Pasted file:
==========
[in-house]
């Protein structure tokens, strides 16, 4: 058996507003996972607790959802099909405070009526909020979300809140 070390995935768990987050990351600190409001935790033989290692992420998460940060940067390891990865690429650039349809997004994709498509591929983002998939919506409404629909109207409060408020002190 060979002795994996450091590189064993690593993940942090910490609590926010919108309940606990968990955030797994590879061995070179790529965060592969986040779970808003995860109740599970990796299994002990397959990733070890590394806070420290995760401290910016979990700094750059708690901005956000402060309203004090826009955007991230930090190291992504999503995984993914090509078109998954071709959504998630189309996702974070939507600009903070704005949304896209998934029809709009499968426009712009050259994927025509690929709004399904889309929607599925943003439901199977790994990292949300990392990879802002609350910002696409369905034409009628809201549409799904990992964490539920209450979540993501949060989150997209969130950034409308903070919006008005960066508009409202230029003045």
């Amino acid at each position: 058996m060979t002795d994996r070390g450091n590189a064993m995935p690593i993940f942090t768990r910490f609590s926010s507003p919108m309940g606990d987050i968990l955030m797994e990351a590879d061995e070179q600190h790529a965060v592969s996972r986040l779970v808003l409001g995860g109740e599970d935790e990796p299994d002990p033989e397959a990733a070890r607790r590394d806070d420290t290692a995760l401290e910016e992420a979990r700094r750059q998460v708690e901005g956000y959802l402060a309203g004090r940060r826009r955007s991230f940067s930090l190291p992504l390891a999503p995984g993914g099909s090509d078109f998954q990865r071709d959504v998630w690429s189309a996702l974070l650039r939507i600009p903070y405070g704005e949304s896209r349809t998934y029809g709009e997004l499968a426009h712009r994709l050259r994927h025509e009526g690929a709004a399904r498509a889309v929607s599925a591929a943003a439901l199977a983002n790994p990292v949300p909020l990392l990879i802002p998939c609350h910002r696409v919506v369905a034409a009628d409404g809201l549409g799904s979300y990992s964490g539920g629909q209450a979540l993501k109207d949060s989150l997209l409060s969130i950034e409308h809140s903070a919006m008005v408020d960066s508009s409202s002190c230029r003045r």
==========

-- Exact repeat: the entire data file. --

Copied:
[in-house]
């Protein structure tokens, strides 16, 4: 058996507003996972607790959802099909405070009526909020979300809140 070390995935768990987050990351600190409001935790033989290692992420998460940060940067390891990865690429650039349809997004994709498509591929983002998939919506409404629909109207409060408020002190 060979002795994996450091590189064993690593993940942090910490609590926010919108309940606990968990955030797994590879061995070179790529965060592969986040779970808003995860109740599970990796299994002990397959990733070890590394806070420290995760401290910016979990700094750059708690901005956000402060309203004090826009955007991230930090190291992504999503995984993914090509078109998954071709959504998630189309996702974070939507600009903070704005949304896209998934029809709009499968426009712009050259994927025509690929709004399904889309929607599925943003439901199977790994990292949300990392990879802002609350910002696409369905034409009628809201549409799904990992964490539920209450979540993501949060989150997209969130950034409308903070919006008005960066508009409202230029003045």
């Amino acid at each position: 058996m060979t002795d994996r070390g450091n590189a064993m995935p690593i993940f942090t768990r910490f609590s926010s507003p919108m309940g606990d987050i968990l955030m797994e990351a590879d061995e070179q600190h790529a965060v592969s996972r986040l779970v808003l409001g995860g109740e599970d935790e990796p299994d002990p033989e397959a990733a070890r607790r590394d806070d420290t290692a995760l401290e910016e992420a979990r700094r750059q998460v708690e901005g956000y959802l402060a309203g004090r940060r826009r955007s991230f940067s930090l190291p992504l390891a999503p995984g993914g099909s090509d078109f998954q990865r071709d959504v998630w690429s189309a996702l974070l650039r939507i600009p903070y405070g704005e949304s896209r349809t998934y029809g709009e997004l499968a426009h712009r994709l050259r994927h025509e009526g690929a709004a399904r498509a889309v929607s599925a591929a943003a439901l199977a983002n790994p990292v949300p909020l990392l990879i802002p998939c609350h910002r696409v919506v369905a034409a009628d409404g809201l549409g799904s979300y990992s964490g539920g629909q209450a979540l993501k109207d949060s989150l997209l409060s969130i950034e409308h809140s903070a919006m008005v408020d960066s508009s409202s002190c230029r003045r």